Our technology helps Indonesian children

Published 11 Jun 2014

The last days of May a unique environment and aid projects in Indonesian City Of Palu was inaugurated. The project, which has lasted for almost two exiting years, has dual purposes. With engineering from Biogas Systems environmentally harmful gas from the city landfill is converted into useful energy. Meanwhile a new municipality-funded housing projects, improves the living conditions for "scavengers" who live out of what can be extracted from the landfil.

Palu paves the way for future investments

Swedish environmental engineering specialist BIOGAS SYSTEMS has developed a technology that converts harmful methane gas from the world's landfills into ecologically sustainable bioenergy. The technology is rapidly being implemented in Europe, but also in other parts of the world.

In Indonesian CITY OF PALU, capital of the province of Central Sulawesi, the business idea is taken one step further when the environmental and energy benefits are complemented with human humanitarian dimensions.

- Starting from the installation of our new facility a housing project will be implemented that will improve the lives of the people - so-called "scavengers" - who live on the landfill and support themselves of what the landfill has to offer, says Tony Zetterfeldt, CEO at Biogas Systems who recently attended the inauguration. In total there are close to 100 families that takes advantage of the garbage.

The project, funded by Palu Municipality, is to build new housing for landfill workers. The homes are given free electricity from Biogas Systems facility which means opportunities for lighting. With the help of electricity, they can also cook without a fire and drill for drinking water, which is something completely new for most of the residents. SIDA contribute to the economy through co-financing of the gas collection system and equipment for energy production.

Palu Municipality also work to give landfill workers more tolerable working conditions and an orderly employment with the municipality as an employer. Children of the families are also given opportunities to go to school which means improved conditions to eventually leave the landfill.

The investment in PALU has aroused great attention all over Indonesia and the inauguration was broadcasted live on national television. On the initiative of SIDA a film about the project has also been recorded (see biogassystems.se).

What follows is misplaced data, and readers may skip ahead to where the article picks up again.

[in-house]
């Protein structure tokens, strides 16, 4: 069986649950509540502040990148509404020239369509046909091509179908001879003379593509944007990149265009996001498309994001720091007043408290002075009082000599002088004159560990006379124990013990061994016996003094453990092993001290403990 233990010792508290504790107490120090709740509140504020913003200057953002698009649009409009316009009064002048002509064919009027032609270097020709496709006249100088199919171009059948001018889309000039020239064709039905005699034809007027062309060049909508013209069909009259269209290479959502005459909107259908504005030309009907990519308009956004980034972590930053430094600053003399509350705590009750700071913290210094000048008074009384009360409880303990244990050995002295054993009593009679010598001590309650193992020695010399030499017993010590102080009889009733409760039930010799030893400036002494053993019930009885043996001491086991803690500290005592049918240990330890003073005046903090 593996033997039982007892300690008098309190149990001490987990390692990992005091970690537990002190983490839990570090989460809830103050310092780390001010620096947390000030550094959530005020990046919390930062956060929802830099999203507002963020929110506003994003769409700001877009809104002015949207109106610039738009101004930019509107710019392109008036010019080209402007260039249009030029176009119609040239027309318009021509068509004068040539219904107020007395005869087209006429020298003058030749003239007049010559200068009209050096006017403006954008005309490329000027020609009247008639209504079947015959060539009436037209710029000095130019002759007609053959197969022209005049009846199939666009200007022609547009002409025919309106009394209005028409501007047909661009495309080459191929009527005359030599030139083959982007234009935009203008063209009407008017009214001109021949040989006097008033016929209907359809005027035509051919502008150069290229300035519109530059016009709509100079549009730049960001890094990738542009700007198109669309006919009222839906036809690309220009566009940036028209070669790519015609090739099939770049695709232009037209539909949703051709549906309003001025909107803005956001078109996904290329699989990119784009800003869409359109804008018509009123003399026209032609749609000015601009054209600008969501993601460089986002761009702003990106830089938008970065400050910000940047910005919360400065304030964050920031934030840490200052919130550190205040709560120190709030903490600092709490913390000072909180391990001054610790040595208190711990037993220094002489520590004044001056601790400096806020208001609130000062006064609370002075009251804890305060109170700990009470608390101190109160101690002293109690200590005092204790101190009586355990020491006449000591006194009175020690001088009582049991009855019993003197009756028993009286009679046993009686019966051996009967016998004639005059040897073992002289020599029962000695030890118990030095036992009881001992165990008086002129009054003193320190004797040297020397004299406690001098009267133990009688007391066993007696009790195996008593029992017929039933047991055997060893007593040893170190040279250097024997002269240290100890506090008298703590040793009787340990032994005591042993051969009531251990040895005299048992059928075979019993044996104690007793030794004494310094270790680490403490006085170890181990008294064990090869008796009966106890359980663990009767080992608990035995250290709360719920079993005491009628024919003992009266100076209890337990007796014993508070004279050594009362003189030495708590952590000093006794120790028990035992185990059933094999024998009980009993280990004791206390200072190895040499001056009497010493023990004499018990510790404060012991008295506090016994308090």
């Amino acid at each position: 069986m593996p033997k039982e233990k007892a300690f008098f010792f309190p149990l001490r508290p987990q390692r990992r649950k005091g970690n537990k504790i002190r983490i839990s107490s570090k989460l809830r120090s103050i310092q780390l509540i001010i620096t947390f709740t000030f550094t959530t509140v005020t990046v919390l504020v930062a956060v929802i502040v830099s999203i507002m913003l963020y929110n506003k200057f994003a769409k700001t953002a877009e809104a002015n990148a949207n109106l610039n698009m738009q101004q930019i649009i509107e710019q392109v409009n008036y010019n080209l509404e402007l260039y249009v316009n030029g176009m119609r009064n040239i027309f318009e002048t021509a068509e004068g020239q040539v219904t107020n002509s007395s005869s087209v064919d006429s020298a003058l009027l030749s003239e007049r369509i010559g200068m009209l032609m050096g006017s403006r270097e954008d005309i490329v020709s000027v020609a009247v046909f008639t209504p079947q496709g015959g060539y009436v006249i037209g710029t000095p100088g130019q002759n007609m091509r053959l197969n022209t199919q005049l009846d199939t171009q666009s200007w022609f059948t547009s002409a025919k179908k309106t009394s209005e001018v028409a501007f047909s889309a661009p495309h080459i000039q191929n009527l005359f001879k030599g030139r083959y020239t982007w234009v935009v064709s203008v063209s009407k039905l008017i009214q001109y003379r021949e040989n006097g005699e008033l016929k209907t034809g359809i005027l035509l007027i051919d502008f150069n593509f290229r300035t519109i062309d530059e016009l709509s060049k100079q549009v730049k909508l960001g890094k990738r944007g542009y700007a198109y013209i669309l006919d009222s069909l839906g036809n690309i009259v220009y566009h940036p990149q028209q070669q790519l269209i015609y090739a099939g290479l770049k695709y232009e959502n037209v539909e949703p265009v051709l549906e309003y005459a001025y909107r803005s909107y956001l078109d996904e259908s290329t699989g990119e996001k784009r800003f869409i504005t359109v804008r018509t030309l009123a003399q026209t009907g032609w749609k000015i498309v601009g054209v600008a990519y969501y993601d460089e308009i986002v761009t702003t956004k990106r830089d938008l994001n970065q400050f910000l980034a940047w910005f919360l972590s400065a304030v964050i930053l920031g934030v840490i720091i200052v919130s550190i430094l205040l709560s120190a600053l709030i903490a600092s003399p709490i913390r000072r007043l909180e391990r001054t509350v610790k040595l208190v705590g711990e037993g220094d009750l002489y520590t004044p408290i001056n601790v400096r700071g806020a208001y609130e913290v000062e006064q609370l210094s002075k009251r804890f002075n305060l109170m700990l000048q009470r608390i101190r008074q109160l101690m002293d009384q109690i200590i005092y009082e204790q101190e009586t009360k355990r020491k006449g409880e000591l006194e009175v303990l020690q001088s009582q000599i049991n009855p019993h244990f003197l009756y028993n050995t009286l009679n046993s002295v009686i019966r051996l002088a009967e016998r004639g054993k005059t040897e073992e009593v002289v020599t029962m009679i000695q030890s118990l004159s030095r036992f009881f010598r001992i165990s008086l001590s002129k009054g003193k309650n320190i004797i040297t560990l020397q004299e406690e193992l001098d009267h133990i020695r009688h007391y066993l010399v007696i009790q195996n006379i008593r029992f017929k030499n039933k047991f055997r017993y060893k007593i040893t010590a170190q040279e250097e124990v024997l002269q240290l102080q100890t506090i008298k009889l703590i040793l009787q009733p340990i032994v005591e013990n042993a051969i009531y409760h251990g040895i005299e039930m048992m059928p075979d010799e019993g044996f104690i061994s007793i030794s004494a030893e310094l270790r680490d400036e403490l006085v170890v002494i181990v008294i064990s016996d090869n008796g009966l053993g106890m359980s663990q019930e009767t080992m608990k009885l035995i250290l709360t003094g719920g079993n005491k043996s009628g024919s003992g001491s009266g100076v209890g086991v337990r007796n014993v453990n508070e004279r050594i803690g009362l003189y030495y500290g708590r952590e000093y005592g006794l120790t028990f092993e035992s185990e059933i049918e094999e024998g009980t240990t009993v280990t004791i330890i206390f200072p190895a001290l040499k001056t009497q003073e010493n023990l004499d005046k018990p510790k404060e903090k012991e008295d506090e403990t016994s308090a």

- The problem is similar in every Indonesian municipality, says Tony Zetterfeldt. Via our local partners, we have already been contacted by several potential customers and some municipalities were also present at the inauguration.

Instructive installation

Work in PALU has been a long and eventful journey filled with adventure.

- Normally, the installation of a facility of this size takes 6-8 months, says Tony Zetterfeldt. In Palu, we have been at it for close to 2 years.

The work has been influenced by several factors. A practical problem has been all the animals that reside at the landfill. Hundreds of cows and goats is living on the dump and are an important part of the residents life. Another reason for the delay is the Indonesian customs handling.

- The equipment has been firmly rooted in the customs for 3-4 months, laughs Tony Zetterfeldt. This is certainly a process that can be done differently and faster the next time.

Part of international effort

Indonesia is just one of the countries where BIOGAS SYSTEMS engineering attracts attention. In Asia, there are discussions with potential customers in Malaysia and the Philippines. Together with partners and retailers the system is also launched in southern Europe, Africa and South America.

The company, along with partners, also start looking at a new product that could follow in the footsteps of the landfill gas systems. A natural complement to the current technology is soft solar cells that covers the landfill and takes advantage of the sun's energy.

- This is an extremely exciting area that we are following with great interest, says Tony Zetterfeldt. We are approaching a point where we, together with the developer, seriously consider to move forward, especially in countries where the sun shines stronger and more frequent than in our latitudes.

Film and photo: Carl Myrén

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